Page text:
The White House wasted ho time in expressing dissatisfaction with Israel’s new Ministry of Housing Uri Ariel, one day after he took office. Ariel said there will be no change in policies and that construction for Jews will continue in Judea and Samaria as in the past.
White House spokesman Jay Carney told reporters at a press briefing Monday that building for Jews anywhere in “settlements’ is a “unilateral action.”
“Well, I don’t have anything specific on that particular announcement, except what our general position is, is that unilateral actions that make it more difficult to engage – to resume face-to-face negotiations, direct negotiations, are not things that we view favorably.,” Carney said. “And that was true of unilateral efforts at the United Nations by the Palestinians, and it’s been true of actions by the Israelis.
“It is in our view and it’s the position of the Israeli leadership that a two-state solution is the preferred goal here for both Israelis and Palestinians, and that all of us who are party to that process, but in particular the Israelis and Palestinians, ought to take steps that enhance the prospect of progress. But beyond that, I haven’t gotten any specific reaction.”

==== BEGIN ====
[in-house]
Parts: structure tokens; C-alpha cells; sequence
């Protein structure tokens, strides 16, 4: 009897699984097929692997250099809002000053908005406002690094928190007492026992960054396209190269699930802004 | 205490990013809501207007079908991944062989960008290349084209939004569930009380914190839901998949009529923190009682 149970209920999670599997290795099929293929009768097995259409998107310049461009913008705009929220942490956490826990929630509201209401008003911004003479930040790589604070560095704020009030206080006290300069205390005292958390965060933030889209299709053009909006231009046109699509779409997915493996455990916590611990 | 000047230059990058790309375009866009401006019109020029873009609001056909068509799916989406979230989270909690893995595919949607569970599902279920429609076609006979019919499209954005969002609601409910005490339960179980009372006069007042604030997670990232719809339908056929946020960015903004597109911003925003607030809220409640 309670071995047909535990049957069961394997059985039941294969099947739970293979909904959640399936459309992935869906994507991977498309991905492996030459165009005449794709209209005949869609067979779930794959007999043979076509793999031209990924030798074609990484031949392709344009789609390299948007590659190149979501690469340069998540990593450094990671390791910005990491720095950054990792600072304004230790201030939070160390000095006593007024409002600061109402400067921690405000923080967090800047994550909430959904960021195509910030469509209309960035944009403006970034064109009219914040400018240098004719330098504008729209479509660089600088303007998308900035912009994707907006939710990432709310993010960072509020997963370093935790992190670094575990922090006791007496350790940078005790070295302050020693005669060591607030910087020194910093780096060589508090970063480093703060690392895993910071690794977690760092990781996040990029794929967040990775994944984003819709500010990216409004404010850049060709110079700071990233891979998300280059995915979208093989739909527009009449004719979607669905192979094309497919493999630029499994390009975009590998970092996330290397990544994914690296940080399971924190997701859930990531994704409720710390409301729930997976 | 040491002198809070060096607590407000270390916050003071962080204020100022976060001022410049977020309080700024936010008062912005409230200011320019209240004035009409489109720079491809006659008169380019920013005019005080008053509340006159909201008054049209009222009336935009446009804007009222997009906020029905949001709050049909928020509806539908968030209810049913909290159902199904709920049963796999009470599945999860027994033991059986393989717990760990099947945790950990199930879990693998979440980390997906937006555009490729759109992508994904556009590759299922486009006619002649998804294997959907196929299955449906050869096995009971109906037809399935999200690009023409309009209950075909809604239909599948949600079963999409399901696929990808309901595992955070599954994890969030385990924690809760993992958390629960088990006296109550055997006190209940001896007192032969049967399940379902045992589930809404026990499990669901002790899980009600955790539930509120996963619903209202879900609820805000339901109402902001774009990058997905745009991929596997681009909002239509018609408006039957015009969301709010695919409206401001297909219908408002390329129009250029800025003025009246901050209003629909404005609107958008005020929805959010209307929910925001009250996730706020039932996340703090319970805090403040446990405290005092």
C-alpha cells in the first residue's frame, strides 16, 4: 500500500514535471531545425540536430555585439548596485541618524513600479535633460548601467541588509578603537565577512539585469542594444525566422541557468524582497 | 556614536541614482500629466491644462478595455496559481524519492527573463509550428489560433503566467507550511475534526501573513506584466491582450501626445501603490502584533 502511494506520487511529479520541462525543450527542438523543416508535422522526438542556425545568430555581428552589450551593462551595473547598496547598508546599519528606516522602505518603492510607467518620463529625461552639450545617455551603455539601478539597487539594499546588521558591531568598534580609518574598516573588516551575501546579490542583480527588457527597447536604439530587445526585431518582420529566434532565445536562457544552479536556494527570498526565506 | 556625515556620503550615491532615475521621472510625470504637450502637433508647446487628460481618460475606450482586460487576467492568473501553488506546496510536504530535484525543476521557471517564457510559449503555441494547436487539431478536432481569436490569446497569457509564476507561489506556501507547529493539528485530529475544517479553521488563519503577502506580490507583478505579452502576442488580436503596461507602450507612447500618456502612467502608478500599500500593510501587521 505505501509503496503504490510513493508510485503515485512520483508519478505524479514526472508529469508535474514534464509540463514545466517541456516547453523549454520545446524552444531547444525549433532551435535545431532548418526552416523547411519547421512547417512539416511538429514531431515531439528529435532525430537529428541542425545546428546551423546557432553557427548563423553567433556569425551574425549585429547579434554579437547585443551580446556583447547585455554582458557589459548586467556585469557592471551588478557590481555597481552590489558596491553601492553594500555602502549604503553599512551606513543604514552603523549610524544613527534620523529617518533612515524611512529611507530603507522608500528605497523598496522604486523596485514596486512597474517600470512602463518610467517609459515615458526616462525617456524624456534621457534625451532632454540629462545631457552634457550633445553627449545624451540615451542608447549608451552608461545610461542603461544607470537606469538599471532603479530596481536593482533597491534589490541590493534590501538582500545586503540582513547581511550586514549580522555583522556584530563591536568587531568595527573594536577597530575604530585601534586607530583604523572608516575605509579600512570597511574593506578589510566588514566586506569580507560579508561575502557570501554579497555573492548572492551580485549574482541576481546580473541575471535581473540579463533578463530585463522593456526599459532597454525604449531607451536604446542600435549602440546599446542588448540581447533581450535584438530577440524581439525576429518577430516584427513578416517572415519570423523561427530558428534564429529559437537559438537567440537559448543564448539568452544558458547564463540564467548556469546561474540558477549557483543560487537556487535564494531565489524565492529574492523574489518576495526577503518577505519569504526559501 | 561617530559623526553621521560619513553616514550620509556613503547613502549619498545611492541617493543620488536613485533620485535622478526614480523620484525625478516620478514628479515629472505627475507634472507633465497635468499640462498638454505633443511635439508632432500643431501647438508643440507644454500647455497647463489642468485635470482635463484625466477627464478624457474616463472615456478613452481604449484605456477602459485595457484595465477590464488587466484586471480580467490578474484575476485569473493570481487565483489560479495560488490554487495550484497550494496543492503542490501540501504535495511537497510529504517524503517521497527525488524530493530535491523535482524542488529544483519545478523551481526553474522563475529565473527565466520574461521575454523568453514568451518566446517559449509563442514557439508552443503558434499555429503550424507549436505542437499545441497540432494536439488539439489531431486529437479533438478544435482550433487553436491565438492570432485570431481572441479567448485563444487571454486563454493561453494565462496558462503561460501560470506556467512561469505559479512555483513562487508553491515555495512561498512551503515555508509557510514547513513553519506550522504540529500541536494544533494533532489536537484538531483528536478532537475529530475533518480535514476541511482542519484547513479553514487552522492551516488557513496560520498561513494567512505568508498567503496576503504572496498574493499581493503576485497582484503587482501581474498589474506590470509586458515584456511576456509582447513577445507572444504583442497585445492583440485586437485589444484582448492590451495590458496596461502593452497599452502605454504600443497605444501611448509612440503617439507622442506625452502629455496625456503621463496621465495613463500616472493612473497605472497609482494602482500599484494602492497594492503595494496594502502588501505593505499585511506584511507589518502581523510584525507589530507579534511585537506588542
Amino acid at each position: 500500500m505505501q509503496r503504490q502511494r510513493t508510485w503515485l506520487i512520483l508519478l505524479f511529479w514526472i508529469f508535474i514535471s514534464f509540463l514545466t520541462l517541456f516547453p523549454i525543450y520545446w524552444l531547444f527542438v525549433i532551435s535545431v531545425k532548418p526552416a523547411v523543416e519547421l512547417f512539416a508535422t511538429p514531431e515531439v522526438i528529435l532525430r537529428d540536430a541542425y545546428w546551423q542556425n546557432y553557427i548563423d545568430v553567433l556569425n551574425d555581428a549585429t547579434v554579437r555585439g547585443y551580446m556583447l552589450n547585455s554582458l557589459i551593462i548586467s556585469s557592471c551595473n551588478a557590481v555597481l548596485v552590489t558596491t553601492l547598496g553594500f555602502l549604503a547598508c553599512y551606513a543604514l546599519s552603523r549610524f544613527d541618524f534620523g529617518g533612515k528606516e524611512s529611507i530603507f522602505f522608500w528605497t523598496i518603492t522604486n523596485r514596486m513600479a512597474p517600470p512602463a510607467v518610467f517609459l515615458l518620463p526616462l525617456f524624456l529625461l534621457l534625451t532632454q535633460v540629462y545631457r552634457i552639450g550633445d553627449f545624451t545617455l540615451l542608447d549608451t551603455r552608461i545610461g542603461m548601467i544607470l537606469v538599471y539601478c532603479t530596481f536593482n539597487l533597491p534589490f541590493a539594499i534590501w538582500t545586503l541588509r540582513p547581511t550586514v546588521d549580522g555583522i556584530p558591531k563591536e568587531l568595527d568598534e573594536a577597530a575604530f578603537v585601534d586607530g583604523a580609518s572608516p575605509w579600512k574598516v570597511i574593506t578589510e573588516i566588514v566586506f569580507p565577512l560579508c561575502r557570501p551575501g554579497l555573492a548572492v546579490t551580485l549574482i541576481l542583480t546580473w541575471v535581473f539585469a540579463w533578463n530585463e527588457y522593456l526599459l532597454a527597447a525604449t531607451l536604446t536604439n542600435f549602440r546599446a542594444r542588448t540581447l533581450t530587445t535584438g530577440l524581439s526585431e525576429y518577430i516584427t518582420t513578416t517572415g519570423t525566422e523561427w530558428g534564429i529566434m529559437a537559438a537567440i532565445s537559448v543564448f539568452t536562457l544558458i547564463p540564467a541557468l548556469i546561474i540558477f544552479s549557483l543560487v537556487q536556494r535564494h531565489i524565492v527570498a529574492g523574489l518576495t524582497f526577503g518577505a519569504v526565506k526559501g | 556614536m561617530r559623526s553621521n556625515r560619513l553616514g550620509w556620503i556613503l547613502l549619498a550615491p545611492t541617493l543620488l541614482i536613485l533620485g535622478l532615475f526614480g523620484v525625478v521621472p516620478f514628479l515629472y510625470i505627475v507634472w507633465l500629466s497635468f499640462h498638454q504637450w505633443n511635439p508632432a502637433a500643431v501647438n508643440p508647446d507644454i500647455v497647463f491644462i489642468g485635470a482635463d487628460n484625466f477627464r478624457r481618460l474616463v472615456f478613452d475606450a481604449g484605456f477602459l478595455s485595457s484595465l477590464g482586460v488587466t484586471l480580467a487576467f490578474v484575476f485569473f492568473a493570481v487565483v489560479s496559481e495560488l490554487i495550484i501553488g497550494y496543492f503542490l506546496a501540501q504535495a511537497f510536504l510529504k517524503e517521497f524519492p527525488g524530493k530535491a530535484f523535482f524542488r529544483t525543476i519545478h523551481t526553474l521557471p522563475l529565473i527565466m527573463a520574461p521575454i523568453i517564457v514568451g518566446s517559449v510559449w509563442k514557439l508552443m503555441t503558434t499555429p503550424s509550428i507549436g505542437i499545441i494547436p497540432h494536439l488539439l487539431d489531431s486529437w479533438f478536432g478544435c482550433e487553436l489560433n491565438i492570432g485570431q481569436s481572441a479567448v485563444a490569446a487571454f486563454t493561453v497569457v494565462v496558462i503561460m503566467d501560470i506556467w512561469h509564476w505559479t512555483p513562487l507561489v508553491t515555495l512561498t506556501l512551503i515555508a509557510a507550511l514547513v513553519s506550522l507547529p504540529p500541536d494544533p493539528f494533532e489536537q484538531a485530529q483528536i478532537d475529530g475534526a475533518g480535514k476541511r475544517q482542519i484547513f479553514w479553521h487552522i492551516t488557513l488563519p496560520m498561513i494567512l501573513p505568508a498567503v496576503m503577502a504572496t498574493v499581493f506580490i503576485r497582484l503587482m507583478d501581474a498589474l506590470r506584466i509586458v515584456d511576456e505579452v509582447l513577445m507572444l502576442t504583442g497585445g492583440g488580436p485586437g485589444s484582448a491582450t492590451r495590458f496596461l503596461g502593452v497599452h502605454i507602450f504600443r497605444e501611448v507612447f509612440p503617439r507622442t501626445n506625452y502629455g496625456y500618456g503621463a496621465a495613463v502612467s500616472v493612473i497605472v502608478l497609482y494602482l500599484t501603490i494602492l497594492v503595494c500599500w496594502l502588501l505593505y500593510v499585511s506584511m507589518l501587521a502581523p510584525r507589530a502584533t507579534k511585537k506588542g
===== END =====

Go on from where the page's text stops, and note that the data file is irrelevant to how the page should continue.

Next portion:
Along with that response, Carney said that President Barack Obama is coming to Israel with a message of “the unshakeable commitment the United States has to Israel’s security.”
The Dutch government has advised business owners to refrain from labeling products from the Golan Heights, Judea and Samaria and eastern Jerusalem as “Made in Israel.”
In a circular written by the Dutch Foreign Ministry and published on Wednesday on the website of the Ministry of Economic Affairs, stores are advised but not required to replace “Made in Israel” labels with a label reading “Product from Israeli settlement.”
This applies to products that require a label, such as fresh vegetables, fruit, wine, honey, olive oil, fish, beef, poultry, eggs and cosmetics products, the notice said. The recommendation is in line with guidelines published in 2012 after a meeting by EU foreign ministers that said that “the European Union and its members are obligated to fully and effectively implement existing EU legislation and agreements with Israel regarding products from the settlements.”
The notice also said that labeling products from areas beyond the Green Line as made in Israel would be “misleading,” as international law does not recognize those areas as being part of Israel.
The governments of Ireland, Denmark and the U.K. have also stated their support for labeling settlements products.